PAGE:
Why `sort()` need `T` to be `Ord`?

pub fn sort(&mut self)
where
    T: Ord,
{
    merge_sort(self, |a, b| a.lt(b));
}

fn lt(&self, other: &Rhs) -> bool {
    matches!(self.partial_cmp(other), Some(Less))
}

It uses lt() inside the merge_sort(). If partial_cmp() returns None then lt() returns Less.
So, it seems like PartialOrd is enough for sort().

From a mathematical POV, you cannot sort a partially ordered set. That's why you should have Ord as the trait bound for sort not PartialOrd. Although I don't know why the code you have shown bothers to use lt. I am assuming the trait bound initially used to be PartialOrd - but then someone refactored it to be Ord and didn't remove lt. For a sensible implementation of Ord based off PartialOrd, a.lt(b) returns the same result as a < b.

The code is from std.

What happens for types that are !Ord like f32? If we relaxed the requirement to only PartialOrd, it'd mean sorting a slice containing a NaN will break the sorting.

Other languages suffer from exactly this problem:

I'm trying to sort an array that sometimes has Infinity or NaN . When I use a standard JavaScript array.sort() it seems to sort until it reaches a NaN and then I get random results after that.

var array =[.02,.2,-.2,Nan,Infinity,20];

Is there a way to still sort this so that the end result is from negative to positive and still have NaN or Infinity at the end.

-.2,.02,.2,20,NaN,Infinity
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It will return Some(Less) if partial_cmp return None.
So, no NaN in this case.

And what should sort() do when it asks "is this item before that one?" and gets None instead of a yes/no answer?

Your only options are:

  1. Return a Result to indicate that sorting was unsuccessful
  2. Trigger a panic to indicate the input was malformed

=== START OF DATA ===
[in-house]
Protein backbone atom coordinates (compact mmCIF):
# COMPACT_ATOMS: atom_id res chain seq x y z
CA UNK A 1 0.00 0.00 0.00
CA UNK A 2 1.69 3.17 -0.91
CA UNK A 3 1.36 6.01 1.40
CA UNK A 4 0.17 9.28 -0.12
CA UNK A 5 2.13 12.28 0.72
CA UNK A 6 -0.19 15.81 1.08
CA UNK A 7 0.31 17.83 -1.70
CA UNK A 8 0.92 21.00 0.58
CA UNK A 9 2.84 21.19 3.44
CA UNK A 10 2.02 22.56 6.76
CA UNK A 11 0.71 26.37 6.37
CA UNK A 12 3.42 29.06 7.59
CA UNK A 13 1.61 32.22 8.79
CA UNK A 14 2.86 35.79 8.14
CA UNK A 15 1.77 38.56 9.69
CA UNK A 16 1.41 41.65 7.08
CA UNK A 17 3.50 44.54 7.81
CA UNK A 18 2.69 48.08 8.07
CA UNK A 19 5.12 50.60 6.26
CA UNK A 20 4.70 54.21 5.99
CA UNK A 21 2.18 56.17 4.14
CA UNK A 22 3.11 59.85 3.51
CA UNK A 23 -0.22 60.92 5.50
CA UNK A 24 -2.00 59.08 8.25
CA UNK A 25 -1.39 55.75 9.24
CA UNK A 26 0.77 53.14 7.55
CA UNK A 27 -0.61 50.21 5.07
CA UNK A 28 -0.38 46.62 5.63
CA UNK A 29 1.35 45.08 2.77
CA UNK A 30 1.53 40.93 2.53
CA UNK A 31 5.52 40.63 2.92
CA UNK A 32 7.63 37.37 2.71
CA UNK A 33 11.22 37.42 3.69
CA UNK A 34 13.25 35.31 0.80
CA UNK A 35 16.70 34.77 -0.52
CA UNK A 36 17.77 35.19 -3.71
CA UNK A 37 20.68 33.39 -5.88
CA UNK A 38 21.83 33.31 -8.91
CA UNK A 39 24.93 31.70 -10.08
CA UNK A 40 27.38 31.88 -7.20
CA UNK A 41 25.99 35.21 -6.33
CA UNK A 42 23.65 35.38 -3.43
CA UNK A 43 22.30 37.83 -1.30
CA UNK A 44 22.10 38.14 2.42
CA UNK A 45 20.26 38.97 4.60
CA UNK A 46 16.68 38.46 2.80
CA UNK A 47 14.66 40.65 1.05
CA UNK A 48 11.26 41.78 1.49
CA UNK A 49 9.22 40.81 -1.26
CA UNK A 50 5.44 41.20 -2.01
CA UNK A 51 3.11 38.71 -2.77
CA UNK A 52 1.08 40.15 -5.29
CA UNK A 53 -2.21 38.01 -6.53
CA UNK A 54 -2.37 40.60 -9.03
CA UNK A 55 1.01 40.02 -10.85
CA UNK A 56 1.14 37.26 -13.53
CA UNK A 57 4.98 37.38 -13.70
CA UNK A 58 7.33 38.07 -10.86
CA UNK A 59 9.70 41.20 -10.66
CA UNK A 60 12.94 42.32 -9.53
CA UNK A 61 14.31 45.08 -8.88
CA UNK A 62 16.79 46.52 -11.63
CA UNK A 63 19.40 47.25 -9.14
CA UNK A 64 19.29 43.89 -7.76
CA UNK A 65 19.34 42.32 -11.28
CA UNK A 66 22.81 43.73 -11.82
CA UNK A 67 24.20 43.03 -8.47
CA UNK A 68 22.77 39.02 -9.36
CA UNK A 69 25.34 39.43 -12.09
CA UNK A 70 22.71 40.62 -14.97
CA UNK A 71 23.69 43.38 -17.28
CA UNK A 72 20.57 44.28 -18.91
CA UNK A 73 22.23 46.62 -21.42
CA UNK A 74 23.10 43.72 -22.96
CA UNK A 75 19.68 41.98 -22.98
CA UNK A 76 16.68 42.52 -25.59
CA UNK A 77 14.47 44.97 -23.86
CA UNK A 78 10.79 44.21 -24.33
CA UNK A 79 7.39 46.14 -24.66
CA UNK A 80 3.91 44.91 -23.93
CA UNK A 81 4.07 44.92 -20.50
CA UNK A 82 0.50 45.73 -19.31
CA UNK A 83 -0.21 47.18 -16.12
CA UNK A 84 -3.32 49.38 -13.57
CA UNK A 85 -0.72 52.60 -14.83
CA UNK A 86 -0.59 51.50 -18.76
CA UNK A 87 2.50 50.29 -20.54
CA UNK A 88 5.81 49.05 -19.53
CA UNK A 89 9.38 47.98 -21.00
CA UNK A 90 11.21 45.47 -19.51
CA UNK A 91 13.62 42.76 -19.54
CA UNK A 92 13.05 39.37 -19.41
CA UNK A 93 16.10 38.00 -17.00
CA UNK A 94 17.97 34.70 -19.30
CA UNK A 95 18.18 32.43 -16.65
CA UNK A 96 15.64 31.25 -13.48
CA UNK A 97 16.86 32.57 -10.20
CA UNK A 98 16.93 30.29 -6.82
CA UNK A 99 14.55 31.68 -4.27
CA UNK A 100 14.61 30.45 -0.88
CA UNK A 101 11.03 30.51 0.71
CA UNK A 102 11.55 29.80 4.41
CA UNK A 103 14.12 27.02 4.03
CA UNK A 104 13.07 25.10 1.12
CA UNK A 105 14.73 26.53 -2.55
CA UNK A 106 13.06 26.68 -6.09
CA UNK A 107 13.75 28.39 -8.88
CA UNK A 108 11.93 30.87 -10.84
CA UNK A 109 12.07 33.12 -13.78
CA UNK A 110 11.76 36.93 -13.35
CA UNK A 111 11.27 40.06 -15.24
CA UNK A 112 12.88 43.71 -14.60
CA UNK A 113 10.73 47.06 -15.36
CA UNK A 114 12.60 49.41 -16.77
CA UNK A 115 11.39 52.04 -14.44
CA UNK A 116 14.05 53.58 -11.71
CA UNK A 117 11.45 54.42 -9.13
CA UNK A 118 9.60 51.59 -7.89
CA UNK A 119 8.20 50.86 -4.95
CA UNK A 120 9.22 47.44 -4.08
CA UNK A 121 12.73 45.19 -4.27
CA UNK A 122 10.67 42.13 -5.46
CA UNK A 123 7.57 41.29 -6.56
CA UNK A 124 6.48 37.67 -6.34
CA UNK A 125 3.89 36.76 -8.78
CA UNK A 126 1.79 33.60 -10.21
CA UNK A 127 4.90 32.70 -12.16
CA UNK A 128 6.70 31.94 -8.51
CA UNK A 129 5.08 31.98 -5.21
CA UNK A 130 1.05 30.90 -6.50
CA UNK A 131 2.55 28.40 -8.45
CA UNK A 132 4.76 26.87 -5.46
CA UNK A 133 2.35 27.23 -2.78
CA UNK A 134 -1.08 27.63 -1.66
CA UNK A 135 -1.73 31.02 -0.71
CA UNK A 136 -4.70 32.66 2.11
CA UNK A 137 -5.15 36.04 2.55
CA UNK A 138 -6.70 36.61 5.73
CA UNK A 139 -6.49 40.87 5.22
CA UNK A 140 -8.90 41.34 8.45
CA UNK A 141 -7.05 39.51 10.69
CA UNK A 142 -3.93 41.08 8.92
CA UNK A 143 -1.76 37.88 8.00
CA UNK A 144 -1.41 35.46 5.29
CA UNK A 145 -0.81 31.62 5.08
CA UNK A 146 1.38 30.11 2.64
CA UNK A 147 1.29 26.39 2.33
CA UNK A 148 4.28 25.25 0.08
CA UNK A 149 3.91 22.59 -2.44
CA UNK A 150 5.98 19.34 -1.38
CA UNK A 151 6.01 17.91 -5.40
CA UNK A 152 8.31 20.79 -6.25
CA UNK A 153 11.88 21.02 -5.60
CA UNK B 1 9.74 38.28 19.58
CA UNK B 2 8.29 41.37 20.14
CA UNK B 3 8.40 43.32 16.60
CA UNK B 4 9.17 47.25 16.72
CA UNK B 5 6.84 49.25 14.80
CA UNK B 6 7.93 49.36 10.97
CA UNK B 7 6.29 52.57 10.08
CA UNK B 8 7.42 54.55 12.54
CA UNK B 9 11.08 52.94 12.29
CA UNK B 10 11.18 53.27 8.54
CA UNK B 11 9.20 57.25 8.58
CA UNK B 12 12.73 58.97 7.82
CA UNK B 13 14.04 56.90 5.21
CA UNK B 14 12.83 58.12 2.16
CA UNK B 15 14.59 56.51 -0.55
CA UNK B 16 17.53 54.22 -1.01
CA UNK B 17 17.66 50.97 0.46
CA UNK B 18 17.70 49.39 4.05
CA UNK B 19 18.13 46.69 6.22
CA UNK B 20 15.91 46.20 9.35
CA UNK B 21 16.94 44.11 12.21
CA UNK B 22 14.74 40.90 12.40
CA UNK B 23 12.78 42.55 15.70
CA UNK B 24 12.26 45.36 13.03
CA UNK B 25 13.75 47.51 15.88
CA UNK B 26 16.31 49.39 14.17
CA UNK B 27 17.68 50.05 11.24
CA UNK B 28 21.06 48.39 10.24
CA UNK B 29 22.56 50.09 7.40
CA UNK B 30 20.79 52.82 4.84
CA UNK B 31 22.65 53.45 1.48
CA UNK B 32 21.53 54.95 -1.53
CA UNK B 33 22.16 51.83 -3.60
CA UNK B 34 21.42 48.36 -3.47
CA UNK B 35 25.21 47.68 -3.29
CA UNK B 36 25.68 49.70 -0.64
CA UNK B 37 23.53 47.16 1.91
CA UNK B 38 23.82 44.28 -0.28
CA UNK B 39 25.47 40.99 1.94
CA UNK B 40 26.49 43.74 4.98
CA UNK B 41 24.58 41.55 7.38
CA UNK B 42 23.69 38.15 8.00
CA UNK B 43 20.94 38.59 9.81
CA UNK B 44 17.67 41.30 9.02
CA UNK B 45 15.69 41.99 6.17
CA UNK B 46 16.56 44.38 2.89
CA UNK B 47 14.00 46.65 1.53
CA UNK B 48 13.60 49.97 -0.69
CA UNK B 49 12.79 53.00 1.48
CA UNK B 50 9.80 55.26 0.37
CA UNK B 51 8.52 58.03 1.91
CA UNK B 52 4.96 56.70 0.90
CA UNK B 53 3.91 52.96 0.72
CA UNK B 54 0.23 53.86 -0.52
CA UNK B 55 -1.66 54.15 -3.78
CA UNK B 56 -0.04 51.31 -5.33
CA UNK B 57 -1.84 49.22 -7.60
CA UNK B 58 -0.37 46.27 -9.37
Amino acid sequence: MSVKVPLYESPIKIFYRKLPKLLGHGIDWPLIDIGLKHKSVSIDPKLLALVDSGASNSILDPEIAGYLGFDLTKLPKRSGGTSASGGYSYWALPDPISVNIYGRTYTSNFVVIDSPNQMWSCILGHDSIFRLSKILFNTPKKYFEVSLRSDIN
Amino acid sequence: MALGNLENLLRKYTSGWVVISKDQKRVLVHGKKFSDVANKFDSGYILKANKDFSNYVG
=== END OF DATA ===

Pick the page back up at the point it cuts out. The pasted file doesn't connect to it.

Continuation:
3. Copy JavaScript and try to keep going, resulting in a slice that isn't sorted even after you call sort()

All three options are equally terrible, so instead of making sort() do the wrong thing out of the box the standard library force developers to handle the fact that their type can't be properly ordered. Hence the T: Ord requirement instead of T: PartialOrd.

In these situations, you can use the slice::sort_by() method to provide your own comparison logic (e.g. my_floats.sort_by(|left, right| left.partial_cmp(right).unwrap_or(Ordering::Less))).

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impl PartialOrd for S {
	fn partial_cmp(&self, other: &Self) -> Option<Ordering> {
		if self.a == other.a {
			return other.b.partial_cmp(&self.b);
		}
		self.a.partial_cmp(&other.a)
	}
}

impl Ord for S {
	fn cmp(&self, other: &Self) -> Ordering {
		if self.a == other.a {
			return self.b.cmp(&other.b);
		}
		self.a.cmp(&other.a)
	}
}

The partial_cmp(PartialOrd) is the right one that I want. cmp(Ord)'s order is reversed.
But sort works as expected.
This is so confusing. sort didn't depend on Ord's implementation.

the standard library force developers to handle the fact that their type can't be properly ordered

So I don't think this is a good idea.

This isn't a mathematically sound implementation of Ord given the implementation of PartialOrd. Rust, though, has no way of preventing you from doing it.

I don't think it's a good idea for your PartialOrd and Ord implementations to behave differently. In particular, you are actually violating Ord's invariants:

Implementations must be consistent with the PartialOrd implementation, and ensure max , min , and clamp are consistent with cmp :

  • partial_cmp(a, b) == Some(cmp(a, b)) .
  • max(a, b) == max_by(a, b, cmp) (ensured by the default implementation).
  • min(a, b) == min_by(a, b, cmp) (ensured by the default implementation).
  • For a.clamp(min, max) , see the method docs (ensured by the default implementation).

Normally if your type implements both, you'll implement one in terms of the other.

struct Foo { ... }

impl Ord for Foo {
  fn cmp(&self, other: &Self) -> Ordering { ... }